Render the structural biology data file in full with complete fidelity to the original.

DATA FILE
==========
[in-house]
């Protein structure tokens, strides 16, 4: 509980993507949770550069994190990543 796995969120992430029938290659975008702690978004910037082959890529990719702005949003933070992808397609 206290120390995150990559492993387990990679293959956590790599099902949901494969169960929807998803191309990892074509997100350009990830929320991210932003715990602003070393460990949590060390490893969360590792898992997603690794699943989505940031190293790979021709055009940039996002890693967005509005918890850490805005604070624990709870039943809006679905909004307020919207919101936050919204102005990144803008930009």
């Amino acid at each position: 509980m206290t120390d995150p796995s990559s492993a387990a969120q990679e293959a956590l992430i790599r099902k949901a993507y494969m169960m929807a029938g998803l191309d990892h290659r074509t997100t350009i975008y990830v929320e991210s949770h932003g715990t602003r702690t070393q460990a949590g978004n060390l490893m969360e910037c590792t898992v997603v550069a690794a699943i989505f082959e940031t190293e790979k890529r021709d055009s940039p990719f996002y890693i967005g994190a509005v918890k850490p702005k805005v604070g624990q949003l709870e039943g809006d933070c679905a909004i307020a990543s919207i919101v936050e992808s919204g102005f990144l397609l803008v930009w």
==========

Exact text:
[in-house]
């Protein structure tokens, strides 16, 4: 509980993507949770550069994190990543 796995969120992430029938290659975008702690978004910037082959890529990719702005949003933070992808397609 206290120390995150990559492993387990990679293959956590790599099902949901494969169960929807998803191309990892074509997100350009990830929320991210932003715990602003070393460990949590060390490893969360590792898992997603690794699943989505940031190293790979021709055009940039996002890693967005509005918890850490805005604070624990709870039943809006679905909004307020919207919101936050919204102005990144803008930009």
């Amino acid at each position: 509980m206290t120390d995150p796995s990559s492993a387990a969120q990679e293959a956590l992430i790599r099902k949901a993507y494969m169960m929807a029938g998803l191309d990892h290659r074509t997100t350009i975008y990830v929320e991210s949770h932003g715990t602003r702690t070393q460990a949590g978004n060390l490893m969360e910037c590792t898992v997603v550069a690794a699943i989505f082959e940031t190293e790979k890529r021709d055009s940039p990719f996002y890693i967005g994190a509005v918890k850490p702005k805005v604070g624990q949003l709870e039943g809006d933070c679905a909004i307020a990543s919207i919101v936050e992808s919204g102005f990144l397609l803008v930009w």